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  • R

    (@rreisdasilvagmailcom)


    Hi Guys,

    I have been working on WordPress for a few years now and designed several websites they are not perfect but I try to have some care on security and performance, balancing iser needs and the type of website. A couple of weeks ago a system administrator where my last website was going to refuses to have the website in his server or even having it in another server and just using a subdomain to access it because it says it fails a set of tests he defined as being the standard for any website in his system (actually anywhere). This is a one page website with not even a contact form, so no user data is being asked.

    This level of requirements is a first to me.

    I tried to argue that what he was asking was not reasonable for a WordPress website (or any CMS, or anything really…) but he insists. The actual client needs his aproval to accept the website. I wanted to know if it is me who is going crazy or is this absurd.

    Part of the requirements are:

    * NO HTML errors/no warnings as measured using this: https://validator.w3.org/
    * NO CSS errors/warnings as measured using this https://jigsaw.w3.org/css-validator/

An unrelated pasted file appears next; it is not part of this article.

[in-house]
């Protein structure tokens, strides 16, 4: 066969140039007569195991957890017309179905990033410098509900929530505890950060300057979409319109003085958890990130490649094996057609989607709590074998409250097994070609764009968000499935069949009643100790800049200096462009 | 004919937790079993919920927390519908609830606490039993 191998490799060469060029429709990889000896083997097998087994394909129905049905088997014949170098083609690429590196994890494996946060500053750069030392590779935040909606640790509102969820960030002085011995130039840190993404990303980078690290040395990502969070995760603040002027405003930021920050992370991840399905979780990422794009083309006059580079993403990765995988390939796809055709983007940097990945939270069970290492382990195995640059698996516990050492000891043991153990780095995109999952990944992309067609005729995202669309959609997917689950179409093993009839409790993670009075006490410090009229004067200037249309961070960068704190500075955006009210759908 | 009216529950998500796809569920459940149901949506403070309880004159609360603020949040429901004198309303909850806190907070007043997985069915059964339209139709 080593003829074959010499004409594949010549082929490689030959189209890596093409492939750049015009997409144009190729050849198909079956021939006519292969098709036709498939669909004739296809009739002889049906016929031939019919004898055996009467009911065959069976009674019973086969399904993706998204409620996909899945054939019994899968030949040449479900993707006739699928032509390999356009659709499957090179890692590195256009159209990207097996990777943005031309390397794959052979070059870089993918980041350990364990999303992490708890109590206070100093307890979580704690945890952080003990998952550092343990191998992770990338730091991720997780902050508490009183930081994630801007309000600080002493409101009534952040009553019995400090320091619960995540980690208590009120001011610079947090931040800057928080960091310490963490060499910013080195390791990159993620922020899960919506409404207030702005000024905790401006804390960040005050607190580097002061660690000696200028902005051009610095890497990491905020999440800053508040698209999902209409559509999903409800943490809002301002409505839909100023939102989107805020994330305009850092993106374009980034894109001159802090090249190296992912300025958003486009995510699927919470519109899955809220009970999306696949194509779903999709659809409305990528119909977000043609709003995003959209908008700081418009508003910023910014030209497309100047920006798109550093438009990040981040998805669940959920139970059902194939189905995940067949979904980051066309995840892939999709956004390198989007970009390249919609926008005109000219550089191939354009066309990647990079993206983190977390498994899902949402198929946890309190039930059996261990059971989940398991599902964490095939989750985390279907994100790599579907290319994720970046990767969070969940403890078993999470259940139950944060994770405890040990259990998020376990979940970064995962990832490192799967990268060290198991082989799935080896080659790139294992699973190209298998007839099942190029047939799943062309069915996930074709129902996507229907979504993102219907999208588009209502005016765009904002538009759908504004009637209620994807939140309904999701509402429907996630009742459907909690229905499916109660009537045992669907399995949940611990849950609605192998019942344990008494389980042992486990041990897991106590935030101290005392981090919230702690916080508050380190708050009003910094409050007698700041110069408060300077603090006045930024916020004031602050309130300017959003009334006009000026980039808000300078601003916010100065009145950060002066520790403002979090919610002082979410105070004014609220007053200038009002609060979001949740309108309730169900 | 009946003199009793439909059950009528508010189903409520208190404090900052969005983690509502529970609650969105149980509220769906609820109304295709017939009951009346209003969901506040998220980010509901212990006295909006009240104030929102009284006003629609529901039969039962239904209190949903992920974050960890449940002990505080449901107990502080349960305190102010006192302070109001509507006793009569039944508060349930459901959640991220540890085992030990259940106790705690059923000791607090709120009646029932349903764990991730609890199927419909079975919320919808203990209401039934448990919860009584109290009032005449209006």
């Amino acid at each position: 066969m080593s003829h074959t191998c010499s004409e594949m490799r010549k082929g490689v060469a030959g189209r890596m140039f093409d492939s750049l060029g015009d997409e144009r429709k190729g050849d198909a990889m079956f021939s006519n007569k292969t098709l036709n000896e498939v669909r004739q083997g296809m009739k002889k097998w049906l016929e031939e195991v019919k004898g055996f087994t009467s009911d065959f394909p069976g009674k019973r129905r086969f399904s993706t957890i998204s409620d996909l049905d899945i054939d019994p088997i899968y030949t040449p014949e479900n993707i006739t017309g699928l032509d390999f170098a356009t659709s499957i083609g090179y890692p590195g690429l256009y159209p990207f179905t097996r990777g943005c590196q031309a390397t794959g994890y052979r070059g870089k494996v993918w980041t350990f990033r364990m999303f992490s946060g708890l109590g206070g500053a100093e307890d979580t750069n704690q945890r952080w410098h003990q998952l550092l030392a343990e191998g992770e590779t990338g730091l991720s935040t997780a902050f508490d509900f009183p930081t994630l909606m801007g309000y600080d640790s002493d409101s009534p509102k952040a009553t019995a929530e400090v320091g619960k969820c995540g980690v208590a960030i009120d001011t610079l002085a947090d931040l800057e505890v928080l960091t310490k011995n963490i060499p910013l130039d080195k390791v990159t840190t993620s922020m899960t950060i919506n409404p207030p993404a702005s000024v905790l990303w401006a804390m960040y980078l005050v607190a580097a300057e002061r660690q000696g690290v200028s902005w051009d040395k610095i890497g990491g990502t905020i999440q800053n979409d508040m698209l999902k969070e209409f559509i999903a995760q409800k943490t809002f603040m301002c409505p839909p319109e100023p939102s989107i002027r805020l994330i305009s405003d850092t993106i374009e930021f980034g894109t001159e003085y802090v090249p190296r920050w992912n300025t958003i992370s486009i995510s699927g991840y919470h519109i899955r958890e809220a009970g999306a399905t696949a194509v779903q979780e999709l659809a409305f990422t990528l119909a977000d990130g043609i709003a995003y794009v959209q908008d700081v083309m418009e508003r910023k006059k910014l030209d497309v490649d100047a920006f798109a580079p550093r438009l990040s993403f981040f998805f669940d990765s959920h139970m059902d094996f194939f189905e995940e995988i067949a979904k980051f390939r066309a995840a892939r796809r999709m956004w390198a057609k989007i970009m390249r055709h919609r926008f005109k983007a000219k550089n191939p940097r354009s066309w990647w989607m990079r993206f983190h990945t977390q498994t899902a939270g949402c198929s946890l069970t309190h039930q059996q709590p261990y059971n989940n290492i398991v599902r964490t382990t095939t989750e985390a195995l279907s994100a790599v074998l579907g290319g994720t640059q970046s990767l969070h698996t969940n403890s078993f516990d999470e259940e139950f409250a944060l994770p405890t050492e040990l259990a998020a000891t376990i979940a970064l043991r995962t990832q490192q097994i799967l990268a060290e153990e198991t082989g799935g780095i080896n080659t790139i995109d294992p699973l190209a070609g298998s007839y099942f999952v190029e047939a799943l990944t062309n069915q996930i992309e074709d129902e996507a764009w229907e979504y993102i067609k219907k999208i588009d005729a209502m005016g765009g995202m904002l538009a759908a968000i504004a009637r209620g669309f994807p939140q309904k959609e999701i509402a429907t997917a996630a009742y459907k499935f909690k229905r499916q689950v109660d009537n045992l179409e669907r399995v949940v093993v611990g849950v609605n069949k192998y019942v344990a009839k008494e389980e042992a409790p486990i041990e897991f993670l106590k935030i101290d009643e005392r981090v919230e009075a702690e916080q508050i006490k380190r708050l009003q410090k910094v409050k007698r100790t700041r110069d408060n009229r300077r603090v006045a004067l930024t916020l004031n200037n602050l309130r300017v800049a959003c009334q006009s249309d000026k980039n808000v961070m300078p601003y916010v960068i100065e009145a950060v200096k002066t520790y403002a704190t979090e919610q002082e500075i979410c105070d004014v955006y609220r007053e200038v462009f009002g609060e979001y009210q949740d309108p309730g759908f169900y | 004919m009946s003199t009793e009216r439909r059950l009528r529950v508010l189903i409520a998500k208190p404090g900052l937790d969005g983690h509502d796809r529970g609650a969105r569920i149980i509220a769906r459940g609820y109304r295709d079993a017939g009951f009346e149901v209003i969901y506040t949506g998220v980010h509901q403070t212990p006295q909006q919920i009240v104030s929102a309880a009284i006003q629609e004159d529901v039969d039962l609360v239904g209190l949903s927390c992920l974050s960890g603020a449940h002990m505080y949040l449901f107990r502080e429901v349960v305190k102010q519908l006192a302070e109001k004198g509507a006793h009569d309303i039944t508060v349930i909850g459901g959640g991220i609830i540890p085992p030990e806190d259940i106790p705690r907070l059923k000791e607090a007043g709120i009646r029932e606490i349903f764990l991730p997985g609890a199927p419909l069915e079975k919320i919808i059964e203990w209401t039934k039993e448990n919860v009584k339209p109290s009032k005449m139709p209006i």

* NO JavaScript inline
    * No CSS inline
    * Zero high/medium/low risk as measured using https://www.owasp.org/index.php/OWASP_Zed_Attack_Proxy_Project

    The list continues but for now the first 4 fail aready and this is the issue. From my point of view this is not feasible and not possible to ensure it will continue like that on the medium/long term as the website stays online.

    Can I have your comments on this? any suggestions or help you can give me?

Viewing 2 replies - 1 through 2 (of 2 total)
  • The validators are not up to date, so that one is difficult.
    No inline javascript is easy. Don’t use analytics or services from other sites (like a signup form from an autoresponder). The JS that plugins and themes use is not inline usually.
    No inline CSS is easy. Don’t put any special CSS into your content. If you need something styled, use a class. Use a theme that uses html5 for gallery. Don’t use plugins or themes that put an image as a background image (using inline style).

    I’d say that these restrictions don’t really have much to do with security, but I can see that limiting what is in the page limits attack vectors. It’s probably not worth your time to try to meet the requirements.

    Thread Starter R

    (@rreisdasilvagmailcom)

    Yeah, that’s what I mean, in theory is easy. I create classes and put all css in a file, but then a regular user comes along and chooses to have some text in bold or some color and WordPress will create inline css.

    HTML errors, things like

    /wp-includes/css/dist/block-library/style.min.css?ver=5.2.2
    1 .wp-block-calendar table th Erro de valor : font-weight 440 não é um valor font-weight : 440

    also easy to solve, but also don’t think is reasonable going over all of them to clean all the code of all core/themes/plugins.

    And I agree that the requirements are what an ideal code/website should look like but they don’t seem to be something that can be kept given the constant updates and normal usage of a website.

Viewing 2 replies - 1 through 2 (of 2 total)
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